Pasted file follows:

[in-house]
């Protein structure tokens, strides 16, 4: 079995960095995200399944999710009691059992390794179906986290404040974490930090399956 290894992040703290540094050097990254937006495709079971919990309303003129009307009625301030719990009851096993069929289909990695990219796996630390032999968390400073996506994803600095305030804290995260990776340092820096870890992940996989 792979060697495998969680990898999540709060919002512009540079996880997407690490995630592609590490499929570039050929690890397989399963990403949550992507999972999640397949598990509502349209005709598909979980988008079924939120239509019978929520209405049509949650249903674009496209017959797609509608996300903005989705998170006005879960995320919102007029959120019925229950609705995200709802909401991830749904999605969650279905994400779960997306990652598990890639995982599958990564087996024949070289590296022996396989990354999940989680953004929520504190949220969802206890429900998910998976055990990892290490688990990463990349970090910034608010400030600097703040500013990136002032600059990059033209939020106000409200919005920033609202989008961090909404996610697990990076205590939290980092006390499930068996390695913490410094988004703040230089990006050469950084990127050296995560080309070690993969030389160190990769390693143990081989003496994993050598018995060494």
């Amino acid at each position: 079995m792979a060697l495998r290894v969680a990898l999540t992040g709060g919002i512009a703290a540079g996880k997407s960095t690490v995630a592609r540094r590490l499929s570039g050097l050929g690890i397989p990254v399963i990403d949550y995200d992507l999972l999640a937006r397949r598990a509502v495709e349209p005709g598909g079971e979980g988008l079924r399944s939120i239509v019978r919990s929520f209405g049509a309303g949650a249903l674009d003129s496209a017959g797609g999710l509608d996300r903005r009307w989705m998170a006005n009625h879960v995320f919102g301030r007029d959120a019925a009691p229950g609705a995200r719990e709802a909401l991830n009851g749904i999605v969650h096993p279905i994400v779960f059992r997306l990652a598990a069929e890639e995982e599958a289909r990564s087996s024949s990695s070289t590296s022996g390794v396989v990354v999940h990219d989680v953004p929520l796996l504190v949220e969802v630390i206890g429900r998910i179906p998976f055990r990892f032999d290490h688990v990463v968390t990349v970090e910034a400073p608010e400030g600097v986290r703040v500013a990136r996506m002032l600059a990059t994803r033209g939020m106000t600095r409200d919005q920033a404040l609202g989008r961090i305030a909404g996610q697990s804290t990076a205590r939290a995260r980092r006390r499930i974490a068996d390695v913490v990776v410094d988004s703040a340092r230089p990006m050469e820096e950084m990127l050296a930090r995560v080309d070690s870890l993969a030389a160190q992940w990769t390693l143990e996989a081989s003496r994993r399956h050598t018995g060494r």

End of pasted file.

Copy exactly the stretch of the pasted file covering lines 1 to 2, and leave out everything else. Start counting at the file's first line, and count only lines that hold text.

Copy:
[in-house]
């Protein structure tokens, strides 16, 4: 079995960095995200399944999710009691059992390794179906986290404040974490930090399956 290894992040703290540094050097990254937006495709079971919990309303003129009307009625301030719990009851096993069929289909990695990219796996630390032999968390400073996506994803600095305030804290995260990776340092820096870890992940996989 792979060697495998969680990898999540709060919002512009540079996880997407690490995630592609590490499929570039050929690890397989399963990403949550992507999972999640397949598990509502349209005709598909979980988008079924939120239509019978929520209405049509949650249903674009496209017959797609509608996300903005989705998170006005879960995320919102007029959120019925229950609705995200709802909401991830749904999605969650279905994400779960997306990652598990890639995982599958990564087996024949070289590296022996396989990354999940989680953004929520504190949220969802206890429900998910998976055990990892290490688990990463990349970090910034608010400030600097703040500013990136002032600059990059033209939020106000409200919005920033609202989008961090909404996610697990990076205590939290980092006390499930068996390695913490410094988004703040230089990006050469950084990127050296995560080309070690993969030389160190990769390693143990081989003496994993050598018995060494």